Hundreds of thousands of Californians could be hit with preemptive blackouts after a record-breaking heatwave rolled in Friday. As temperatures in the state tipped 112 degrees, the corporation that runs its electric grid announced rolling blackouts beginning at 6:30 p.m. for up to 250,000 homes and businesses in the northern and central areas of the state. It marks the first time such rotating blackouts were implemented since the state faced its energy crisis nearly 20 years ago, the San Fransisco Chronicle reported. Officials have urged Californians to conserve energy and keep thermostats at 78 degrees or higher as the state braces for more than a week of brutally hot weather. Residents were asked to not use any major appliances between 3 p.m. and 10 p.m. “We’re going to experience record-breaking temperatures, as the case in any jurisdiction on the globe, that means we could all do well just to be thoughtful of our electricity and energy consumption,” Gov. Gavin Newsom warned Friday. The grid manager, the California Independent System Operator, issued the emergency, “after extreme heat drove up electricity...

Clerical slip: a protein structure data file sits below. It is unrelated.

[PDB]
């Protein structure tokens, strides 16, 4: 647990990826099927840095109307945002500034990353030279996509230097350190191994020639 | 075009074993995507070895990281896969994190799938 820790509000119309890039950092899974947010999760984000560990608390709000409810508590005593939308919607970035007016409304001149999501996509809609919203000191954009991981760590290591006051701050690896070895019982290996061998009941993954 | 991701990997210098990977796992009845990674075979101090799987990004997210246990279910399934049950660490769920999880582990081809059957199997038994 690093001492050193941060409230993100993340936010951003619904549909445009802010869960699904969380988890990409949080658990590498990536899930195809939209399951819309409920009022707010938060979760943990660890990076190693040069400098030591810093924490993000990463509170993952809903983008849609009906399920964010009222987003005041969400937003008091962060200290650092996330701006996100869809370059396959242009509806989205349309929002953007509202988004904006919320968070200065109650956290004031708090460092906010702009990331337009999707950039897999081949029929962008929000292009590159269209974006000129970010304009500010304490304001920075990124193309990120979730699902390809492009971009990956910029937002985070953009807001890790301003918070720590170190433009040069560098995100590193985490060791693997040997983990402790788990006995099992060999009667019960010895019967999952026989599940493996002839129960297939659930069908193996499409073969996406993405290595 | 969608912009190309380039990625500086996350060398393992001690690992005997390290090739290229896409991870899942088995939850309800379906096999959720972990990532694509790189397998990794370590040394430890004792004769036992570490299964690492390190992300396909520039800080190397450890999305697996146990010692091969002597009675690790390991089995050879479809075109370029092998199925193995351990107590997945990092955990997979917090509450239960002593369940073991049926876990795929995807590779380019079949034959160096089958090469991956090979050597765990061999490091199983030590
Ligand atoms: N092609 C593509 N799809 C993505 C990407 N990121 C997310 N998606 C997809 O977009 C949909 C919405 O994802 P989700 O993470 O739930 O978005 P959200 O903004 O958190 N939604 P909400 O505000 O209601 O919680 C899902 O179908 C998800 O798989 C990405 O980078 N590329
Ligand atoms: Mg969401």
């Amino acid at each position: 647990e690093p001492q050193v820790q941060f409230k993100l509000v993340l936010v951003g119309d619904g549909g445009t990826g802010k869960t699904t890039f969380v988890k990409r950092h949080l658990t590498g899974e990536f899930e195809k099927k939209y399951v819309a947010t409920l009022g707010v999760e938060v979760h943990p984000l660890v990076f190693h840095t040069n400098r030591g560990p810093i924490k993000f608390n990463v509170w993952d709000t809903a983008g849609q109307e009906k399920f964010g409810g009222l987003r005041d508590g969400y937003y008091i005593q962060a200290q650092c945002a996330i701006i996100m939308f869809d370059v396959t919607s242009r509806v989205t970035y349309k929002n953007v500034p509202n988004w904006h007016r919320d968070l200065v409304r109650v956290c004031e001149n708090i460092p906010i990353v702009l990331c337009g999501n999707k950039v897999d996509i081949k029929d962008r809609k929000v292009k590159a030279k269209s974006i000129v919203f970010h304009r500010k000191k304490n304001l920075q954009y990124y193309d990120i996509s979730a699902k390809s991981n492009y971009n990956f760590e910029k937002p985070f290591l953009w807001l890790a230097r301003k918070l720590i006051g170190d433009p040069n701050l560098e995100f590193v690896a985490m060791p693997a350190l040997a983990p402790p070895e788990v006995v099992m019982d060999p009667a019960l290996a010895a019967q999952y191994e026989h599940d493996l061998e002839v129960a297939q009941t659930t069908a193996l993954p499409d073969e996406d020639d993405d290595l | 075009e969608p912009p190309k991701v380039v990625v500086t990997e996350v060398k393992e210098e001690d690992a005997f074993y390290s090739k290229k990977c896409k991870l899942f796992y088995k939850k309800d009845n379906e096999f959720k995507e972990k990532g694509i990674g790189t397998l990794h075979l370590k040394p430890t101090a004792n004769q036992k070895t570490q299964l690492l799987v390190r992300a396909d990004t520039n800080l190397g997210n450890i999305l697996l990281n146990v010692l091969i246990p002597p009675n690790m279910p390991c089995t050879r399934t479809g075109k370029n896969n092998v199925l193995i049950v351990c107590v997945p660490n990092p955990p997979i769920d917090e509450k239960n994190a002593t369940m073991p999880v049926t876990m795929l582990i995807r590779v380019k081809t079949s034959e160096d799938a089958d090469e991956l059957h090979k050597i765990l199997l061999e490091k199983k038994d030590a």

Hundreds of thousands of Californians could be hit with preemptive blackouts after a record-breaking heatwave rolled in Friday. As temperatures in the state tipped 112 degrees, the corporation that runs its electric grid announced rolling blackouts beginning at 6:30 p.m. for up to 250,000 homes and businesses in the northern and central areas of the state. It marks the first time such rotating blackouts were implemented since the state faced its energy crisis nearly 20 years ago, the San Fransisco Chronicle reported. Officials have urged Californians to conserve energy and keep thermostats at 78 degrees or higher as the state braces for more than a week of brutally hot weather. Residents were asked to not use any major appliances between 3 p.m. and 10 p.m. “We’re going to experience record-breaking temperatures, as the case in any jurisdiction on the globe, that means we could all do well just to be thoughtful of our electricity and energy consumption,” Gov. Gavin Newsom warned Friday. The grid manager, the California Independent System Operator, issued the emergency, “after extreme heat drove up electricity demand...